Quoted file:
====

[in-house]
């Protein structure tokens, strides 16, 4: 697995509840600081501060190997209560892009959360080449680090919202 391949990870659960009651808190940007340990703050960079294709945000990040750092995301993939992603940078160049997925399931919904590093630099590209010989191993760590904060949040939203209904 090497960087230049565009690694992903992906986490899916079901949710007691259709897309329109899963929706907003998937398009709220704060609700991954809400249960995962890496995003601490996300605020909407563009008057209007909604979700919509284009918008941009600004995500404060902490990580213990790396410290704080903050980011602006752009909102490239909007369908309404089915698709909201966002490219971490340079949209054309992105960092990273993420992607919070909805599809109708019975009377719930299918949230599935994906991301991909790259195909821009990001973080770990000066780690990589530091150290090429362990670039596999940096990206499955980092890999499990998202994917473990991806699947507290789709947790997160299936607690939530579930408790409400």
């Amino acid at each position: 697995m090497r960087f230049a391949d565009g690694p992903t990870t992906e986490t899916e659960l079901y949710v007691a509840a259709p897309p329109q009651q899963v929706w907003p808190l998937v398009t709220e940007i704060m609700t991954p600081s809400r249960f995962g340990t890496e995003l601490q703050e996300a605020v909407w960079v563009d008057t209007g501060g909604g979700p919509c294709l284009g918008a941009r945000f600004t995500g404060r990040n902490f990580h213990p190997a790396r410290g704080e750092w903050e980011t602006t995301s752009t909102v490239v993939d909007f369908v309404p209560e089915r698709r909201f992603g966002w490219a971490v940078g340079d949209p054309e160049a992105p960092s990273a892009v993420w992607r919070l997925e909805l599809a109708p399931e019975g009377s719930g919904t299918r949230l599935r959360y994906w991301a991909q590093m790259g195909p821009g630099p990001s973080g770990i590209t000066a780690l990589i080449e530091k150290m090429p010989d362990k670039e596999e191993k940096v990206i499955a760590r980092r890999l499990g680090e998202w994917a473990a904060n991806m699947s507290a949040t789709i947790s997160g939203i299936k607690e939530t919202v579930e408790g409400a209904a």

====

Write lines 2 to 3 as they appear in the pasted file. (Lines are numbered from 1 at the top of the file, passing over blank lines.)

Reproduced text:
């Protein structure tokens, strides 16, 4: 697995509840600081501060190997209560892009959360080449680090919202 391949990870659960009651808190940007340990703050960079294709945000990040750092995301993939992603940078160049997925399931919904590093630099590209010989191993760590904060949040939203209904 090497960087230049565009690694992903992906986490899916079901949710007691259709897309329109899963929706907003998937398009709220704060609700991954809400249960995962890496995003601490996300605020909407563009008057209007909604979700919509284009918008941009600004995500404060902490990580213990790396410290704080903050980011602006752009909102490239909007369908309404089915698709909201966002490219971490340079949209054309992105960092990273993420992607919070909805599809109708019975009377719930299918949230599935994906991301991909790259195909821009990001973080770990000066780690990589530091150290090429362990670039596999940096990206499955980092890999499990998202994917473990991806699947507290789709947790997160299936607690939530579930408790409400």
């Amino acid at each position: 697995m090497r960087f230049a391949d565009g690694p992903t990870t992906e986490t899916e659960l079901y949710v007691a509840a259709p897309p329109q009651q899963v929706w907003p808190l998937v398009t709220e940007i704060m609700t991954p600081s809400r249960f995962g340990t890496e995003l601490q703050e996300a605020v909407w960079v563009d008057t209007g501060g909604g979700p919509c294709l284009g918008a941009r945000f600004t995500g404060r990040n902490f990580h213990p190997a790396r410290g704080e750092w903050e980011t602006t995301s752009t909102v490239v993939d909007f369908v309404p209560e089915r698709r909201f992603g966002w490219a971490v940078g340079d949209p054309e160049a992105p960092s990273a892009v993420w992607r919070l997925e909805l599809a109708p399931e019975g009377s719930g919904t299918r949230l599935r959360y994906w991301a991909q590093m790259g195909p821009g630099p990001s973080g770990i590209t000066a780690l990589i080449e530091k150290m090429p010989d362990k670039e596999e191993k940096v990206i499955a760590r980092r890999l499990g680090e998202w994917a473990a904060n991806m699947s507290a949040t789709i947790s997160g939203i299936k607690e939530t919202v579930e408790g409400a209904a």